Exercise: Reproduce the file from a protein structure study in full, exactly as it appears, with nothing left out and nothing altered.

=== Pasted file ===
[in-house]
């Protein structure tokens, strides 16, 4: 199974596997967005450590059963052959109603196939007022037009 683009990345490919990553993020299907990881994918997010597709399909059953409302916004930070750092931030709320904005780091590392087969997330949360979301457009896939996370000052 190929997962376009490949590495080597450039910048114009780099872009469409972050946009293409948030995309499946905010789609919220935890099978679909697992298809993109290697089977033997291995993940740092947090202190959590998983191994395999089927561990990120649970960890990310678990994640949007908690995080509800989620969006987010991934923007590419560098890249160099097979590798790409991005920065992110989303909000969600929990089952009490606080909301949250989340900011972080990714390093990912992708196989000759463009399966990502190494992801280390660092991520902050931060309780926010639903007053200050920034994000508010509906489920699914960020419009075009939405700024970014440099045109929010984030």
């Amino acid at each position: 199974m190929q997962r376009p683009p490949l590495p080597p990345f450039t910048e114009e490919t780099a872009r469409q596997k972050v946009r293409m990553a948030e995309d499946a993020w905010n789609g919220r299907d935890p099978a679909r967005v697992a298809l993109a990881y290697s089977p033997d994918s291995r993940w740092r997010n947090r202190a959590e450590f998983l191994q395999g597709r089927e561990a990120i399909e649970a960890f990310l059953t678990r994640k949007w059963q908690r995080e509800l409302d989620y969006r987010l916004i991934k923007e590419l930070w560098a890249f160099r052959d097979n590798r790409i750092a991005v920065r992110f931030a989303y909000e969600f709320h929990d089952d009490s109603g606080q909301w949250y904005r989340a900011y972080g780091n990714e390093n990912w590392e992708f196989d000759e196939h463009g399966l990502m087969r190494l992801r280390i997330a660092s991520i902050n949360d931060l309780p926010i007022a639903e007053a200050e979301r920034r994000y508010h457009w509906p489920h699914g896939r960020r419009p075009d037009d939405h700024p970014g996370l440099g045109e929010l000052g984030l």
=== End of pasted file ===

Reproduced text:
[in-house]
């Protein structure tokens, strides 16, 4: 199974596997967005450590059963052959109603196939007022037009 683009990345490919990553993020299907990881994918997010597709399909059953409302916004930070750092931030709320904005780091590392087969997330949360979301457009896939996370000052 190929997962376009490949590495080597450039910048114009780099872009469409972050946009293409948030995309499946905010789609919220935890099978679909697992298809993109290697089977033997291995993940740092947090202190959590998983191994395999089927561990990120649970960890990310678990994640949007908690995080509800989620969006987010991934923007590419560098890249160099097979590798790409991005920065992110989303909000969600929990089952009490606080909301949250989340900011972080990714390093990912992708196989000759463009399966990502190494992801280390660092991520902050931060309780926010639903007053200050920034994000508010509906489920699914960020419009075009939405700024970014440099045109929010984030």
């Amino acid at each position: 199974m190929q997962r376009p683009p490949l590495p080597p990345f450039t910048e114009e490919t780099a872009r469409q596997k972050v946009r293409m990553a948030e995309d499946a993020w905010n789609g919220r299907d935890p099978a679909r967005v697992a298809l993109a990881y290697s089977p033997d994918s291995r993940w740092r997010n947090r202190a959590e450590f998983l191994q395999g597709r089927e561990a990120i399909e649970a960890f990310l059953t678990r994640k949007w059963q908690r995080e509800l409302d989620y969006r987010l916004i991934k923007e590419l930070w560098a890249f160099r052959d097979n590798r790409i750092a991005v920065r992110f931030a989303y909000e969600f709320h929990d089952d009490s109603g606080q909301w949250y904005r989340a900011y972080g780091n990714e390093n990912w590392e992708f196989d000759e196939h463009g399966l990502m087969r190494l992801r280390i997330a660092s991520i902050n949360d931060l309780p926010i007022a639903e007053a200050e979301r920034r994000y508010h457009w509906p489920h699914g896939r960020r419009p075009d037009d939405h700024p970014g996370l440099g045109e929010l000052g984030l």